Fantasy special. Because you should always judge a book by its cover.
If your local bookshop (Waterstones. Not too many others left in the UK, to be fair) is anything like mine, they just throw all the fantasy books in with the sci-fi even though it’s not the same thing. Basically suggesting that all works of imagination should have to conform to scientific standard and discounting the possibility of magic in the world even here in the one area where it IS possible, because imagination shall always be secondary to pragmatical bean counting. Tells you all you need to know about the modern bookshop, in my opinion.
Book covers: Fantasy
Here are two covers for M John Harrison’s Viriconium stories. The left hand side is in the Fantasy Masterworks series, which is almost all good stuff in my experience. I’ve been carrying it around since my early days working in the Oxfam bookshop in Colchester (RIP) in the early millenium. It took me about two years to read, but it was 100% worth it – the impressionistic cover echoes the spacey prose of the stories within, that loosely concern a futuristic fantasy land that is written dead seriously at first and becomes more playful as time goes on (peep the right hand cover, by Linda Garland). I love the second illustration just as much, even if it looks like the wall texture was created by studying the inside of Aero bars.
Another cover for the stories in this sequence that I saw memorably featured a giant wasp.
Nowadays (at time of writing) you can follow M. John Harrison on Twitter, which slightly takes some of the mystery out of his Peake-like genius.
Book cover: Tolkien
There are many amazing illustrations for Tolkien out there, not least those done by the author himself. This isn’t one of them.
I don’t know why this cover, from the collected edition, is so awful. It just is.
I don’t think this is an Alan Lee illustration, because his are usually really good. I won’t shame the illustrator who did it by naming them, because I’ve lost the book anyway.
I think I just hate it because it shows you that this book will have a Wizard in it, but so do 1 billion other books. It’s actually not particularly good or bad, but aggressively mediocre. And that’s unforgiveable. I would rather see a crowd of larping cosplayers on the cover.
OK, please make it go away now. That witch king is dope, though. Also, the guy in the front seems to be in the wrong photo.
Book covers: Moorcock
I can’t talk about fantasy without talking about Michael Moorcock. What he hasn’t produced in terms of quality, he more than made up for in quantity over the years. He wrote the lyrics for Hawkwind, and he’s also written (almost) straight-up historical novels that are actually good! Is there nothing this man couldn’t do??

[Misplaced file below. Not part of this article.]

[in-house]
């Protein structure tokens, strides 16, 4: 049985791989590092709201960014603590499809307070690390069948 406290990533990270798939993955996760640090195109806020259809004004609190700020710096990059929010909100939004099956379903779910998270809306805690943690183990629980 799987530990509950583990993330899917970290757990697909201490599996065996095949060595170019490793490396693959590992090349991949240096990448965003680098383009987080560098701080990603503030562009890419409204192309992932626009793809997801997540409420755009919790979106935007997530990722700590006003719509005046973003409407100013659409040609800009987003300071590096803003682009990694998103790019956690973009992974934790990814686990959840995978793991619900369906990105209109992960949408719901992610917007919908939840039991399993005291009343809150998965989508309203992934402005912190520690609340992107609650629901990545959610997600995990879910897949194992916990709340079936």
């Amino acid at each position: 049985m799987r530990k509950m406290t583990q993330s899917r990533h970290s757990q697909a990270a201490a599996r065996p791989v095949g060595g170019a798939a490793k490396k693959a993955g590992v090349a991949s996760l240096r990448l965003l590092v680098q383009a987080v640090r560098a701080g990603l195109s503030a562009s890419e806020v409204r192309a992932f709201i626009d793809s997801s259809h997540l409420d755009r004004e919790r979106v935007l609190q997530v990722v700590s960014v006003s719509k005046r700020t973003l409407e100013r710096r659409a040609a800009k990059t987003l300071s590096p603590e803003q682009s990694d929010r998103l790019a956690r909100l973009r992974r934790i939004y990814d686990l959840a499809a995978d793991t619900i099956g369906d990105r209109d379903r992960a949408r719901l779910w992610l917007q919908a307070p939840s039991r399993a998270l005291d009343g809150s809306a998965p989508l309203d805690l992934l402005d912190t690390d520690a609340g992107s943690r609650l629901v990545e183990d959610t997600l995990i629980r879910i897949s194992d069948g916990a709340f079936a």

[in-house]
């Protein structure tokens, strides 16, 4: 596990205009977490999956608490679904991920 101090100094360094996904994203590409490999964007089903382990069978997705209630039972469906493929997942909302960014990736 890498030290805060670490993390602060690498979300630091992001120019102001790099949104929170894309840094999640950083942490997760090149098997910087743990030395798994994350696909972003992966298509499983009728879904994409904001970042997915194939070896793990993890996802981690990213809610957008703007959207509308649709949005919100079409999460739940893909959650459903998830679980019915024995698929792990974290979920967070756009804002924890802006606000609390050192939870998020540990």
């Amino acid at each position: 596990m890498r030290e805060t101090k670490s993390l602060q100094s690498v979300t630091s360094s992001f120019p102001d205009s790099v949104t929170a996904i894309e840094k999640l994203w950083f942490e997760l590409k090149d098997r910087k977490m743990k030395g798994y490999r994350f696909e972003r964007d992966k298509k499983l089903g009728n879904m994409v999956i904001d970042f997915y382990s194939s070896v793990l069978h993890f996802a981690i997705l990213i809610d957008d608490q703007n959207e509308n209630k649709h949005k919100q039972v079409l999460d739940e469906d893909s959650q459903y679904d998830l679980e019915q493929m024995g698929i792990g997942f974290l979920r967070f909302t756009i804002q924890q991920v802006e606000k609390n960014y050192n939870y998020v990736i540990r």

These collected editions are OK, as Moorcock goes. Personally I prefer the psychedelic madness of the Cornelius books, or some old-school Elric.
If you get the original Panther paperbacks, I think the illustrations were just stock pictures knocked out by some studio somewhere that were assigned to a book at random in some cases.
This one isn’t even fantasy, but straight-up historical fiction concerning the Arthurian legend. So I guess it is fantasy, in the sense that it is based on a myth. Arthur probably never existed, but if he read this I bet he would have loved it! This is a book club edition, 1960s, but they did a fairly nice job of printing the jacket.
In a similar vein, I have collected a fair amount of books on Norse Myths over the years, including a recent one by Neil Gaiman, but the cover is boring AF – just a big picture of Thor’s hammer, on a choice of black or white backgrounds. Disappointing considering Gaiman’s connections in the comics industry, who could surely knock together something much nicer, if he asked them to. They’re not doing much else at the moment.
The best one to get is probably the Penguin version of Sagas of the Icelanders, which is a big old book with those lovely deckled edges. I don’t have a copy here at the minute, so I stole a pic from ebay – but I keep the Sutcliff laying around because I like to pick it up and look at it now and then, and never read it.
next time: more bibliophilia if the mood takes me.